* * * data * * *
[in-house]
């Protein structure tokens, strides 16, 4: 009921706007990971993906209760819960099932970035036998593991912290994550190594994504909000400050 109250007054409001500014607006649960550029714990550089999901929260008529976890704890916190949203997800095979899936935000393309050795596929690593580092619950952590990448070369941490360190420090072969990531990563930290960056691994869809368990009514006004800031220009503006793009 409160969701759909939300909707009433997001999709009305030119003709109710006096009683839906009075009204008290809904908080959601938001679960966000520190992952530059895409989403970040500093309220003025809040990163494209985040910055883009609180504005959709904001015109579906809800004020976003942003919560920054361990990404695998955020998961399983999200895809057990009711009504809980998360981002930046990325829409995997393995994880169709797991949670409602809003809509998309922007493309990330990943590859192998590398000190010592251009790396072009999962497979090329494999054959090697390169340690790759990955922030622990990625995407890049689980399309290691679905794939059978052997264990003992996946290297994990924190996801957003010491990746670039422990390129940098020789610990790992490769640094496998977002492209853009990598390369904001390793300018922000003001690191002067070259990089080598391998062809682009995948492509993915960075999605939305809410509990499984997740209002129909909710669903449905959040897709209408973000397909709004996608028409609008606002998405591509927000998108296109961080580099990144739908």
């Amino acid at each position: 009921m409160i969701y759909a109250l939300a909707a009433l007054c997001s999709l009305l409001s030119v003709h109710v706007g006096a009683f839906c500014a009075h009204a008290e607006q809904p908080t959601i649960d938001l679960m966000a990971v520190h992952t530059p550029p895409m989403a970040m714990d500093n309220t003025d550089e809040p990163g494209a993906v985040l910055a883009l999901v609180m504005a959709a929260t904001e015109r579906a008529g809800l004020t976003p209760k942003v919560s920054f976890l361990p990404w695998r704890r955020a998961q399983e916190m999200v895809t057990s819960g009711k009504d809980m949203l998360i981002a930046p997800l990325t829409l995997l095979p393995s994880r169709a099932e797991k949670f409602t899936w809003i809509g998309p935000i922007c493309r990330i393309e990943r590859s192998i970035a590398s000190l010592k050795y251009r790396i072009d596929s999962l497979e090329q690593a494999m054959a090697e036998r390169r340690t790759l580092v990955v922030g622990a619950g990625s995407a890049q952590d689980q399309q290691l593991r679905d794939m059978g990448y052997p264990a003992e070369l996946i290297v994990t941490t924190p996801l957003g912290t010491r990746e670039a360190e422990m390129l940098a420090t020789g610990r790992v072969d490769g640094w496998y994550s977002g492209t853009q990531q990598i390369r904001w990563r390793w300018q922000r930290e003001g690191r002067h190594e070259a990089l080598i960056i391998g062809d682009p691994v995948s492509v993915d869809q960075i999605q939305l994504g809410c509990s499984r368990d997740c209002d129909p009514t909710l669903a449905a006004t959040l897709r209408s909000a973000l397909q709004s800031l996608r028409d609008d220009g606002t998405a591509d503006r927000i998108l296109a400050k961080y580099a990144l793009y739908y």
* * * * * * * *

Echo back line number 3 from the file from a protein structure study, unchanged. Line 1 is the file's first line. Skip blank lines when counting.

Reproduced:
């Amino acid at each position: 009921m409160i969701y759909a109250l939300a909707a009433l007054c997001s999709l009305l409001s030119v003709h109710v706007g006096a009683f839906c500014a009075h009204a008290e607006q809904p908080t959601i649960d938001l679960m966000a990971v520190h992952t530059p550029p895409m989403a970040m714990d500093n309220t003025d550089e809040p990163g494209a993906v985040l910055a883009l999901v609180m504005a959709a929260t904001e015109r579906a008529g809800l004020t976003p209760k942003v919560s920054f976890l361990p990404w695998r704890r955020a998961q399983e916190m999200v895809t057990s819960g009711k009504d809980m949203l998360i981002a930046p997800l990325t829409l995997l095979p393995s994880r169709a099932e797991k949670f409602t899936w809003i809509g998309p935000i922007c493309r990330i393309e990943r590859s192998i970035a590398s000190l010592k050795y251009r790396i072009d596929s999962l497979e090329q690593a494999m054959a090697e036998r390169r340690t790759l580092v990955v922030g622990a619950g990625s995407a890049q952590d689980q399309q290691l593991r679905d794939m059978g990448y052997p264990a003992e070369l996946i290297v994990t941490t924190p996801l957003g912290t010491r990746e670039a360190e422990m390129l940098a420090t020789g610990r790992v072969d490769g640094w496998y994550s977002g492209t853009q990531q990598i390369r904001w990563r390793w300018q922000r930290e003001g690191r002067h190594e070259a990089l080598i960056i391998g062809d682009p691994v995948s492509v993915d869809q960075i999605q939305l994504g809410c509990s499984r368990d997740c209002d129909p009514t909710l669903a449905a006004t959040l897709r209408s909000a973000l397909q709004s800031l996608r028409d609008d220009g606002t998405a591509d503006r927000i998108l296109a400050k961080y580099a990144l793009y739908y």